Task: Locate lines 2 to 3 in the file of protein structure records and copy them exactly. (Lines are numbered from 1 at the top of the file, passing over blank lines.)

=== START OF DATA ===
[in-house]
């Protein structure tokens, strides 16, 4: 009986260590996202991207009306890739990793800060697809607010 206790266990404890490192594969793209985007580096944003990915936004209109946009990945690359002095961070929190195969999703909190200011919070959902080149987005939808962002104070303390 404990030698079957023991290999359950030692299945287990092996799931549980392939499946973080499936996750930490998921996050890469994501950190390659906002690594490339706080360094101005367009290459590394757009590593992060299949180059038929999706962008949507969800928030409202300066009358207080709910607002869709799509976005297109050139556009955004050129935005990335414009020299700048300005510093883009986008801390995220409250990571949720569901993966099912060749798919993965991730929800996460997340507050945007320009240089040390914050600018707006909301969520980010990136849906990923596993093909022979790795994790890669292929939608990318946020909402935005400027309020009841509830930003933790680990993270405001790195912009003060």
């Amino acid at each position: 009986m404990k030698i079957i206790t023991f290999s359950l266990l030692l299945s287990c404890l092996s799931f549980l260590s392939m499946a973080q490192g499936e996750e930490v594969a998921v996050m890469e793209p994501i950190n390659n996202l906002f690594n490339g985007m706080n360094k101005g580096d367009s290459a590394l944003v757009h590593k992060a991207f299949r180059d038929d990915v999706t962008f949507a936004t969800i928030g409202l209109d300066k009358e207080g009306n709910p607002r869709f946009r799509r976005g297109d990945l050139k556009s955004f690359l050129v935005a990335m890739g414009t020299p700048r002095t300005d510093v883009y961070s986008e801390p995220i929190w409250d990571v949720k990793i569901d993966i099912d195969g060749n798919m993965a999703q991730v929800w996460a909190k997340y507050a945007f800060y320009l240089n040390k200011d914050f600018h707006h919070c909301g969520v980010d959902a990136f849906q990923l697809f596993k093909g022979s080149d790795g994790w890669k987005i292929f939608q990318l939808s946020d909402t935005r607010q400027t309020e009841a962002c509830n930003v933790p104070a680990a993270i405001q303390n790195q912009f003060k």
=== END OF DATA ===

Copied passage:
């Protein structure tokens, strides 16, 4: 009986260590996202991207009306890739990793800060697809607010 206790266990404890490192594969793209985007580096944003990915936004209109946009990945690359002095961070929190195969999703909190200011919070959902080149987005939808962002104070303390 404990030698079957023991290999359950030692299945287990092996799931549980392939499946973080499936996750930490998921996050890469994501950190390659906002690594490339706080360094101005367009290459590394757009590593992060299949180059038929999706962008949507969800928030409202300066009358207080709910607002869709799509976005297109050139556009955004050129935005990335414009020299700048300005510093883009986008801390995220409250990571949720569901993966099912060749798919993965991730929800996460997340507050945007320009240089040390914050600018707006909301969520980010990136849906990923596993093909022979790795994790890669292929939608990318946020909402935005400027309020009841509830930003933790680990993270405001790195912009003060």
């Amino acid at each position: 009986m404990k030698i079957i206790t023991f290999s359950l266990l030692l299945s287990c404890l092996s799931f549980l260590s392939m499946a973080q490192g499936e996750e930490v594969a998921v996050m890469e793209p994501i950190n390659n996202l906002f690594n490339g985007m706080n360094k101005g580096d367009s290459a590394l944003v757009h590593k992060a991207f299949r180059d038929d990915v999706t962008f949507a936004t969800i928030g409202l209109d300066k009358e207080g009306n709910p607002r869709f946009r799509r976005g297109d990945l050139k556009s955004f690359l050129v935005a990335m890739g414009t020299p700048r002095t300005d510093v883009y961070s986008e801390p995220i929190w409250d990571v949720k990793i569901d993966i099912d195969g060749n798919m993965a999703q991730v929800w996460a909190k997340y507050a945007f800060y320009l240089n040390k200011d914050f600018h707006h919070c909301g969520v980010d959902a990136f849906q990923l697809f596993k093909g022979s080149d790795g994790w890669k987005i292929f939608q990318l939808s946020d909402t935005r607010q400027t309020e009841a962002c509830n930003v933790p104070a680990a993270i405001q303390n790195q912009f003060k």